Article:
George Floyd's death forces small-town America to confront racism
The killing of George Floyd and changing demographics across the country have brought discussions over racism and police use of force to small-town America.
Why it matters: White Americans are growing older as the younger generations across the country become more diverse. The shift in what had been predominantly white communities is sparking protests and conversations about racial inequality. Many small towns are realizing for the first time how multiracial they are.
The state of play: Small towns offer the appeal of lower cost of living and jobs for Black Americans and Latinos, the Washington Post reports.
- Nearly 40% of counties saw their under-30 minority population grow faster than the number of white people over 55 years old, per the Post.
- Nearly half of Americans under-30 are racial or ethnic minorities, compared to 27% of the over-55 crowd.
- Counties with 100,000 residents or less, particularly in the upper Midwest, made up 90% of the places where young minority populations grew the fastest.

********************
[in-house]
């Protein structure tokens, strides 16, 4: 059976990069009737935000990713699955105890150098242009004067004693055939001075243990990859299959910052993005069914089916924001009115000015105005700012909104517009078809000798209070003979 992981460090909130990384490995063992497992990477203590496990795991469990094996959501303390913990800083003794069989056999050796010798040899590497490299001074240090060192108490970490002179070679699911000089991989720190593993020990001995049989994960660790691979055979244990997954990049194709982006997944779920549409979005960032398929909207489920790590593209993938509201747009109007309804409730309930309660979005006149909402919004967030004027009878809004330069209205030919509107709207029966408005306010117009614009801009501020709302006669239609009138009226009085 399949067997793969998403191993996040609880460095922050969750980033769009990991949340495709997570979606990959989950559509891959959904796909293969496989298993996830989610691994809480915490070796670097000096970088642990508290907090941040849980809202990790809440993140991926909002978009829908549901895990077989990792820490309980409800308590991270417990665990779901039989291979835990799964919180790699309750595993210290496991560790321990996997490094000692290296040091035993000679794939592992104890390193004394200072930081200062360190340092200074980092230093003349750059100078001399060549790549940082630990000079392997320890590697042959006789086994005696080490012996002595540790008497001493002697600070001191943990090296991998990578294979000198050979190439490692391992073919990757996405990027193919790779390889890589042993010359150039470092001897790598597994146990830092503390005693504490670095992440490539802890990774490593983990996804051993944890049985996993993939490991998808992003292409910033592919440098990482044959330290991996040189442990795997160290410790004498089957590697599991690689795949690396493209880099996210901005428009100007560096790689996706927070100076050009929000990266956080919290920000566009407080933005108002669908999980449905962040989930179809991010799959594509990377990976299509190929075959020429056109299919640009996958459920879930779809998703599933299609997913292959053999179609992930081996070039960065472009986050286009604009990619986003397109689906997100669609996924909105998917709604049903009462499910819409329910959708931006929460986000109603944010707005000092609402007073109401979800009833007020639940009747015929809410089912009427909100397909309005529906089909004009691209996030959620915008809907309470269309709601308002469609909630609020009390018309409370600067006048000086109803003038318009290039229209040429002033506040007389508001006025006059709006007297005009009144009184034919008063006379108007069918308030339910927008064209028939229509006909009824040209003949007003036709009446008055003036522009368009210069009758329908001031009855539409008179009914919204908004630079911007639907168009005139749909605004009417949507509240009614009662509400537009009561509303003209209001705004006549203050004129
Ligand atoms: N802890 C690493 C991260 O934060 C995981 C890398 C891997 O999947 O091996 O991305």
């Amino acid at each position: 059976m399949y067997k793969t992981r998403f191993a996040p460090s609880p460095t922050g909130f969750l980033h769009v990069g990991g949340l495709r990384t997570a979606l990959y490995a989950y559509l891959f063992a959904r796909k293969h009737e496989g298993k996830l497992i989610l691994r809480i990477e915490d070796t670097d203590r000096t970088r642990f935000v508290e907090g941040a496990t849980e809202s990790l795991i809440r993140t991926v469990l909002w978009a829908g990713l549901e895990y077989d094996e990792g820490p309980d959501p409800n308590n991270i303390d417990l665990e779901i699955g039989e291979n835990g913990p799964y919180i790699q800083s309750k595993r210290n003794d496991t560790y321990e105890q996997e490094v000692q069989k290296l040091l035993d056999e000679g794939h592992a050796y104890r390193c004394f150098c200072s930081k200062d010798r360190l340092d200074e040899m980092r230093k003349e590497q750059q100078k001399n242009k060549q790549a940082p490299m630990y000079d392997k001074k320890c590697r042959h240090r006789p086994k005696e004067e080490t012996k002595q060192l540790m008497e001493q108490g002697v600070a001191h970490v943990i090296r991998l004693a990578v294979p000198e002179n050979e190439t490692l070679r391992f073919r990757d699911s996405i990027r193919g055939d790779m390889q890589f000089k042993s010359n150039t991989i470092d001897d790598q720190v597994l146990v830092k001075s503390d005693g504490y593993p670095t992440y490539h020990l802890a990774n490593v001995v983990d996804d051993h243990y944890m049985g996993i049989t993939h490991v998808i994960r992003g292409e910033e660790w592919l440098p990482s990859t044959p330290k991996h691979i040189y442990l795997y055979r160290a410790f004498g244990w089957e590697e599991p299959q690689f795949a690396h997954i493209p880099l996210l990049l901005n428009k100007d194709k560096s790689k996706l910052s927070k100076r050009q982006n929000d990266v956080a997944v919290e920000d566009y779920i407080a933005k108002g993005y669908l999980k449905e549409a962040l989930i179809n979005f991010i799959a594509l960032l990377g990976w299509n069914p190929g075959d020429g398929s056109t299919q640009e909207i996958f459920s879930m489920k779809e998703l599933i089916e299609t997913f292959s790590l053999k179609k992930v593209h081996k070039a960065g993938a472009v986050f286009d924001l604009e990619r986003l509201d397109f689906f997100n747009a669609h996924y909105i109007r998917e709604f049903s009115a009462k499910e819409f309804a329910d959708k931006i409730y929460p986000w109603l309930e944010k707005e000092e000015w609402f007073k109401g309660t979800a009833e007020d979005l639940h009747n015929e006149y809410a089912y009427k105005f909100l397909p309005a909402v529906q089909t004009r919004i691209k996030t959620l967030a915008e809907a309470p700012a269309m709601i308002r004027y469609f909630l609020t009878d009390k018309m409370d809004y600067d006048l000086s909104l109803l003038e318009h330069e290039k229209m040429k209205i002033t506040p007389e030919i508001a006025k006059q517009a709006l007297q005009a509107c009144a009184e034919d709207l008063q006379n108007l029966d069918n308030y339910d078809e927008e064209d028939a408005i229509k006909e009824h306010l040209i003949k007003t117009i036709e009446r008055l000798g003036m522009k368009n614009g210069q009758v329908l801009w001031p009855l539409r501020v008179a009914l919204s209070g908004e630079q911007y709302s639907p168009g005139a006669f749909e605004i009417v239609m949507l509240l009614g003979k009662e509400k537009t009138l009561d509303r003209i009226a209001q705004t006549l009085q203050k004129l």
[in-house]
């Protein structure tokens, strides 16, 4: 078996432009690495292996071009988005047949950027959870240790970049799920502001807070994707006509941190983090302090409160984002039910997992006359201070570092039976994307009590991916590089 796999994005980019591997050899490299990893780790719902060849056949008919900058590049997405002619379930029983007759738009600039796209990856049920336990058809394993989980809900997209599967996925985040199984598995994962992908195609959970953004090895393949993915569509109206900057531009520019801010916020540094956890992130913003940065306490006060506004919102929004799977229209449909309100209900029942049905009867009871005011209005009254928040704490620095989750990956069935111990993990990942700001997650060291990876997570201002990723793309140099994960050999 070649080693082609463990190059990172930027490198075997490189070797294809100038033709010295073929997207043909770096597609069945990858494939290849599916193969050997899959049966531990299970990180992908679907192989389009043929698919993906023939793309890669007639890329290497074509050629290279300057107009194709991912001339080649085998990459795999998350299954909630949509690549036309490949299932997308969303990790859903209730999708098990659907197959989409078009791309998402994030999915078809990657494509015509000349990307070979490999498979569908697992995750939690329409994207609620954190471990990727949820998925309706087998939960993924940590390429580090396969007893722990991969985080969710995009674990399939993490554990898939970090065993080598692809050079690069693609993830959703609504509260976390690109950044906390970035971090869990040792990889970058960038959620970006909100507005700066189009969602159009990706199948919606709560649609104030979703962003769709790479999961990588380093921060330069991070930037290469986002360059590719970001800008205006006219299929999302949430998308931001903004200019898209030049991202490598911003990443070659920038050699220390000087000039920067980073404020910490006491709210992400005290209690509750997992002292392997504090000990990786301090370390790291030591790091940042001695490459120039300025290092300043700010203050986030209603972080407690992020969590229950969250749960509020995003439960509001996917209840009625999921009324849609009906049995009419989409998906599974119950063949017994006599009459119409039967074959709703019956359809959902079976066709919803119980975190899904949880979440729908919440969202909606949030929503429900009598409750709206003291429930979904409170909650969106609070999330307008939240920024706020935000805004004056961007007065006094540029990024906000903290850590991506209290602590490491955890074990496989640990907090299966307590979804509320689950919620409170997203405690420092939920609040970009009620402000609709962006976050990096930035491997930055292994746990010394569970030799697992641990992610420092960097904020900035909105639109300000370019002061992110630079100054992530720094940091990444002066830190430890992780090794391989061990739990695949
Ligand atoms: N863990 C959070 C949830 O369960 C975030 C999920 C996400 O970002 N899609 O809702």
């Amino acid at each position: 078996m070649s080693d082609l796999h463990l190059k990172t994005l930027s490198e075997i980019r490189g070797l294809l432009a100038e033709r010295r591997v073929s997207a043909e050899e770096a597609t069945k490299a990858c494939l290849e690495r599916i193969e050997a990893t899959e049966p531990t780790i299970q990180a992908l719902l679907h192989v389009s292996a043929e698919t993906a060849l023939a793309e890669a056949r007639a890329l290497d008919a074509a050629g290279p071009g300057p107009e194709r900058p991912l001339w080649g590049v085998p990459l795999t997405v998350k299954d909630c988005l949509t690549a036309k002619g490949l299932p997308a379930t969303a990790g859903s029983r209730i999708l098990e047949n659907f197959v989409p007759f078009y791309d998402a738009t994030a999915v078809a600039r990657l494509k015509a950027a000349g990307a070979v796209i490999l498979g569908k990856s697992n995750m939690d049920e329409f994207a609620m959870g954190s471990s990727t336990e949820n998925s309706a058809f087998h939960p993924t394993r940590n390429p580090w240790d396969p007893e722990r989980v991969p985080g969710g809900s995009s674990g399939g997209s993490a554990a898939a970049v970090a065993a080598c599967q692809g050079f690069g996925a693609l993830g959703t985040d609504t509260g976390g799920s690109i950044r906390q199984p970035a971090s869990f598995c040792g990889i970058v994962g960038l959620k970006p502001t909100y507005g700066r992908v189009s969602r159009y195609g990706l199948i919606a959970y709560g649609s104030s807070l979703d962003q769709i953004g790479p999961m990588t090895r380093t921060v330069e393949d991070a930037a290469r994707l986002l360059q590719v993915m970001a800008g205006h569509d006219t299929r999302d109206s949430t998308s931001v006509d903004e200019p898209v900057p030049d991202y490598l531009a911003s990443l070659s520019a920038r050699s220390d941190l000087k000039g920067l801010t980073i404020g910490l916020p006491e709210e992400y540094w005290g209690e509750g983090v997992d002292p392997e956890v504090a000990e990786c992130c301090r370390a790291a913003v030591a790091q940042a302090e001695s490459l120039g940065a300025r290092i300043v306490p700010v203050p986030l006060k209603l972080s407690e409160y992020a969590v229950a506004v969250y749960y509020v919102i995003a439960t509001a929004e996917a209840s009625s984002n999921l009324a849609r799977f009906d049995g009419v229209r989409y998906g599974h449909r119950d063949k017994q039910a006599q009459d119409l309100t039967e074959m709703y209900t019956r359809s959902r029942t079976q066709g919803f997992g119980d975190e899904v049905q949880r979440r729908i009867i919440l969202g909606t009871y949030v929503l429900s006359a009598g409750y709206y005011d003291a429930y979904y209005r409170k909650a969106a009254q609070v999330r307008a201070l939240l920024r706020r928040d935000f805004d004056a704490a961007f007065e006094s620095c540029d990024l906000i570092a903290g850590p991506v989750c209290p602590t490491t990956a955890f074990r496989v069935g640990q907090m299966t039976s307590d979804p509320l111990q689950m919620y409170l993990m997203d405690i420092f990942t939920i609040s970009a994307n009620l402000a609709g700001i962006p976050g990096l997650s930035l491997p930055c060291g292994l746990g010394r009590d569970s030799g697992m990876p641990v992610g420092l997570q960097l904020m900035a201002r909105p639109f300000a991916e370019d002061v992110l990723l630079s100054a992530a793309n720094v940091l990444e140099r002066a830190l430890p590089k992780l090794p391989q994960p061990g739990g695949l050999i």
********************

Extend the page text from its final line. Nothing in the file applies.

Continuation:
Between the lines: Many of the protesters in rural and small towns were actually white Americans who grew up in a more multiracial and cultural community than their parents or grandparents did.
“Ten years ago, I was traveling into really rural communities and would be surprised when, out of nowhere, you would see this little Black kid run up and hug his white grandfather. Now, that little boy is 16, 17 or 18 years old, and he’s still out there, and he’s not going anywhere.”— Helen Miller, a former eight-term Democratic state lawmaker, tells the Post.
The big picture: People of color are projected to become the majority in the U.S. by 2054. Non-white Americans are now the majority in four states, as well as in the most prosperous U.S. cities, Axios' Stef Kight reports.
Zoom in: The minority youth population in Iowa is outpacing the growth of older white residents in 84 of 99 counties by as much as 56%, the Post notes.
- Protesters in Iowa pushed Gov. Kim Reynolds (R) and the Republican-controlled state legislature to swiftly approve a bill that includes a partial ban on chokeholds, restricts hiring officers from other states who were fired for misconduct, and authorizes the state attorney general to prosecute officers who cause another person's death, according to CNN.
The bottom line: Researchers have long known that changing demographics would bring about a new political chapter. That prediction is unfolding in real-time as younger generations challenge older white communities' views on race, Stefan M. Bradley, a professor at Loyola Marymount University, told the Post.